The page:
Who are the tycoons controlling the new Indonesian capital?
The site for Indonesia’s planned capital city overlaps with 162 coal mining and pulpwood plantation concessions, linked to some of the country’s wealthiest and most powerful businesspeople and politicians, a report by a coalition of NGOs has revealed.
Activists say they’ve identified the business tycoons who control land in the area slated for Indonesia’s new capital and who could potentially benefit from the $33.5 billion mega project.
The site of the new capital on the island of Borneo is home to 162 existing concessions, most of them for coal mining, according to a report from a coalition of NGOs. This contradicts the government’s claim that the city will be built on vacant land, and raises the prospect of the concession holders exploiting the opportunity for profit, said Merah Johansyah from the Mining Advocacy Network (Jatam), one of the NGOs in the coalition.
“If the government says it’s going to be the public who will benefit [from relocating the capital], that’s a big lie,” he said at the launch of the report in Jakarta. “The ones that will benefit are these companies.”
Among the companies with concessions at the site in East Kalimantan province, based on the coalition’s analysis of publicly available land and corporate registration records, are those affiliated to pulpwood and palm oil billionaire Sukanto Tanoto.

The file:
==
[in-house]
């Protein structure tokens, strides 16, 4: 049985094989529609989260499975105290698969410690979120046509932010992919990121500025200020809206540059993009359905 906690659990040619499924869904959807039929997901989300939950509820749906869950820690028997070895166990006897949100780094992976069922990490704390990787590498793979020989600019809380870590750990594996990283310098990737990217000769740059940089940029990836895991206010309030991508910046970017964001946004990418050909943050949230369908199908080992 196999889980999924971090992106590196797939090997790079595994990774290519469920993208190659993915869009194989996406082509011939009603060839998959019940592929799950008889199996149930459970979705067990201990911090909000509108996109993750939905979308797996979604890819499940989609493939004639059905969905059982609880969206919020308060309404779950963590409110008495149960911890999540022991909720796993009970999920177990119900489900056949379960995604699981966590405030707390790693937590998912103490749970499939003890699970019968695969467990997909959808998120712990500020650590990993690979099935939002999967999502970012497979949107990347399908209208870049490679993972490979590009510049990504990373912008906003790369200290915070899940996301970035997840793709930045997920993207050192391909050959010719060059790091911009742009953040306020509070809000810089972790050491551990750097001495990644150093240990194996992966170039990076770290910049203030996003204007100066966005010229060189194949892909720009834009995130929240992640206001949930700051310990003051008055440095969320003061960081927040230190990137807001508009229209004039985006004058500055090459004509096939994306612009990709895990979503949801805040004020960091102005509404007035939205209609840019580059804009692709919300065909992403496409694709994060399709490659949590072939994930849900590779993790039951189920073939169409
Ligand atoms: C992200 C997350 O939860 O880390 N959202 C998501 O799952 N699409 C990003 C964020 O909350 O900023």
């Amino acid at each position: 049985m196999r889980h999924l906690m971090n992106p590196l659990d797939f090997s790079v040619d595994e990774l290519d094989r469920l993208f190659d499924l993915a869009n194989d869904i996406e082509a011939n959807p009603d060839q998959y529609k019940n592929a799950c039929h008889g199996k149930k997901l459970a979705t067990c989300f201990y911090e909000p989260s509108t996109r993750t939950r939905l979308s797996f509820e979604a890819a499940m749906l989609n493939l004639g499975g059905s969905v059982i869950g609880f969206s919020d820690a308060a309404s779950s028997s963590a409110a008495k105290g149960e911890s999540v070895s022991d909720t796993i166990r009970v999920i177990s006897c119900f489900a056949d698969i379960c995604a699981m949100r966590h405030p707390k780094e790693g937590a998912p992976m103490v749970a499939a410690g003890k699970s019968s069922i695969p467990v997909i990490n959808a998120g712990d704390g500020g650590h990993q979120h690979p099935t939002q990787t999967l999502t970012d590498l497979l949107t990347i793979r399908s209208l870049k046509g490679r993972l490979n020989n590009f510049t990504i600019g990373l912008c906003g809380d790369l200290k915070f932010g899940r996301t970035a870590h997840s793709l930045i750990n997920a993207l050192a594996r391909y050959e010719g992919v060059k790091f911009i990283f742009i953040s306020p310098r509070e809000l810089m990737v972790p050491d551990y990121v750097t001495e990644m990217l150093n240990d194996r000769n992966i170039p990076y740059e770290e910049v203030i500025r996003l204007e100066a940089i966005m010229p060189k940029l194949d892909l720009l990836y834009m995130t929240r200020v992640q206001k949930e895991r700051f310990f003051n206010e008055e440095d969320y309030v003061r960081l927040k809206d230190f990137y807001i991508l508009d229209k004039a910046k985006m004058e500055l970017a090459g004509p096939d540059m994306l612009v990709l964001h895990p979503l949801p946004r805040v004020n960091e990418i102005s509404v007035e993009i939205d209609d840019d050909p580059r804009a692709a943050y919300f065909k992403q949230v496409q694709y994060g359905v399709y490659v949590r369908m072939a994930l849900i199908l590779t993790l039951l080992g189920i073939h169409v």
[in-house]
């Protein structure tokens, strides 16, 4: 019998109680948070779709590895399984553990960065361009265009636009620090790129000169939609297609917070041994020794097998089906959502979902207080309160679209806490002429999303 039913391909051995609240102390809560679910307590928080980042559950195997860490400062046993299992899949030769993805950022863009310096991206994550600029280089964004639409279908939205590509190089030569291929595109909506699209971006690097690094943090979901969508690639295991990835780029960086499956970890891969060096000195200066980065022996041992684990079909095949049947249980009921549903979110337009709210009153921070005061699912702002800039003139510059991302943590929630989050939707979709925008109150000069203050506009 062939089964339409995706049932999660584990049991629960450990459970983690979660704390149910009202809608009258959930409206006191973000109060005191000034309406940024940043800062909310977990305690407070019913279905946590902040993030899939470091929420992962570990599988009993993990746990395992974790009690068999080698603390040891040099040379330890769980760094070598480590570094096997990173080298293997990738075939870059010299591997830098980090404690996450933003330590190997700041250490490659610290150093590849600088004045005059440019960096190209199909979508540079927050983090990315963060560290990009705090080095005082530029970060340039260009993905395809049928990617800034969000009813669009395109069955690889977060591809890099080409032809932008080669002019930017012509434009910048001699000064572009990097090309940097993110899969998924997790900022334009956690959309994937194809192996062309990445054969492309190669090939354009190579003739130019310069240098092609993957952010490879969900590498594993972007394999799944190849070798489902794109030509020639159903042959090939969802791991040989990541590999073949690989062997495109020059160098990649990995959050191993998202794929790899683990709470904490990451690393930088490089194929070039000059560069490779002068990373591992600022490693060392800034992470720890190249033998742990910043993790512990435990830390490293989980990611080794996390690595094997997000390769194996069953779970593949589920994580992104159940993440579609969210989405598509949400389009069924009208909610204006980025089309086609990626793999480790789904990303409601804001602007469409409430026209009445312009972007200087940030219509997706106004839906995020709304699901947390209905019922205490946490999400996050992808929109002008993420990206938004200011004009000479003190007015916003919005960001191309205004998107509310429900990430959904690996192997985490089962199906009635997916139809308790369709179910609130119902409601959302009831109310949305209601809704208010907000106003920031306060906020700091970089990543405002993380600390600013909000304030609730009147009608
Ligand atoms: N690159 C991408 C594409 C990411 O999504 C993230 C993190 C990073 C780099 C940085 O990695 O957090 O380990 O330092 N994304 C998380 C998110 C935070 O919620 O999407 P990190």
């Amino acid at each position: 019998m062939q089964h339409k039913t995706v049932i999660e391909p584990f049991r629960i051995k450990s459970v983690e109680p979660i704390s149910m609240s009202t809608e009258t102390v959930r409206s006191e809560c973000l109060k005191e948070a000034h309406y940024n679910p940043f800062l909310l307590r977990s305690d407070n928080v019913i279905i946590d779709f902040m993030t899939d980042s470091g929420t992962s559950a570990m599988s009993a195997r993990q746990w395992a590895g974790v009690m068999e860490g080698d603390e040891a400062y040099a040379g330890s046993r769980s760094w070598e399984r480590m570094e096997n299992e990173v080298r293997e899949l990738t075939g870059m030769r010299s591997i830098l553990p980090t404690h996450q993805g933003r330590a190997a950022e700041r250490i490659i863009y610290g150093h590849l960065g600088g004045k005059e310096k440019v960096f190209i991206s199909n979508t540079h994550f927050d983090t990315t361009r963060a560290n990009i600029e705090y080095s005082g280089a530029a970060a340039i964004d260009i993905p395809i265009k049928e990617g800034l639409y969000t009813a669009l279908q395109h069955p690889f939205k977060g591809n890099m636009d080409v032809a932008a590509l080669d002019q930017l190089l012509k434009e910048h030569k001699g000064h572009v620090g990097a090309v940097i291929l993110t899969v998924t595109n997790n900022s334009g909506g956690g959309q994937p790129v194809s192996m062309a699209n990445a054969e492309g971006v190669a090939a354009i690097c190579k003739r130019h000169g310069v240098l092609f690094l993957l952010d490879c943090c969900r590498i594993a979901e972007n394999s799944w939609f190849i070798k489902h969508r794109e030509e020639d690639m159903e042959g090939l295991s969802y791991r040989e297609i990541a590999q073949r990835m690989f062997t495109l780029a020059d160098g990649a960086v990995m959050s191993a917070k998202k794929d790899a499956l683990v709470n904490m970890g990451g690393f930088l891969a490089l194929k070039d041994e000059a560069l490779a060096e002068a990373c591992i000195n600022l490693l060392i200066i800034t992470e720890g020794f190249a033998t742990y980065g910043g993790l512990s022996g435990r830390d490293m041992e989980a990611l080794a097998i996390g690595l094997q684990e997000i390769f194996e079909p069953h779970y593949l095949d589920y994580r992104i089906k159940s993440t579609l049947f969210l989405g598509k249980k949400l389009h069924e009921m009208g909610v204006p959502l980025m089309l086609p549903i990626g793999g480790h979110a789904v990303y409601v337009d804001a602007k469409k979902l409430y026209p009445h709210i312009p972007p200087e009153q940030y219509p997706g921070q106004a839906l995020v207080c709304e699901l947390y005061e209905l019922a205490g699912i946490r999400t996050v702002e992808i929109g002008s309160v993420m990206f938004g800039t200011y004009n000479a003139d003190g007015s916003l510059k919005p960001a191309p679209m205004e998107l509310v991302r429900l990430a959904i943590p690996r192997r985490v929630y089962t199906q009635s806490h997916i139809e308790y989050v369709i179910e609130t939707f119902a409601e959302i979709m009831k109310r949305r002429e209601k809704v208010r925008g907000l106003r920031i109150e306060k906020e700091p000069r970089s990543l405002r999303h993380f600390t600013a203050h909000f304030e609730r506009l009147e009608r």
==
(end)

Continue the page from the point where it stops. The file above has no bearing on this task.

Among Tanoto’s many businesses is Asia Pacific Resources International Holdings (APRIL), Indonesia’s second-biggest pulp and paper company. An APRIL subsidiary, PT International Timber Corporation Indonesia Hutani Manunggal (ITCI HM), currently manages a pulpwood plantation at the site of the new capital that overlaps with a 5,644-hectare (13,950-acre) lot where the government plans to build its new office complex.
Sukanto took control of ICTI HM in 2006 from prominent businessman Hashim Djojohadikusumo, the brother of Prabowo Subianto, a two-time presidential candidate and current minister of defense.
Hashim still controls 173,400 ha (428,500 acres) of concessions in the same region through his own company, PT International Timber Corporation Indonesia Kartika Utama, representing an area larger than the city of Los Angeles. Those concessions overlap with much of the 42,000 ha (103,800 acres) that the government plans to allocate for residential zones in the new capital.
Other parts of the new capital, which still doesn’t have a name, sit on coal mining concessions held by three companies linked to Rheza Herwindo, the son of former parliamentary speaker and corruption convict Setya Novanto.
Luhut Pandjaitan, the senior minister in charge of investment and a close confidant of President Joko Widodo, has also been identified in the report as controlling a mining concession in the area through a subsidiary of his Toba Sejahtra conglomerate. Another Widodo ally named in the report is Yusril Ihza Mahendra, the lead counsel for the president’s 2019 re-election campaign chairman and chairman of a minor party that backed the incumbent.
Also on the list is palm oil billionaire Lim Hariyanto Wijaya Sarwono, who owns the Harita Group conglomerate.
If the government says it’s going to be the public who will benefit [from relocating the capital], that’s a big lie. The ones that will benefit are these companies.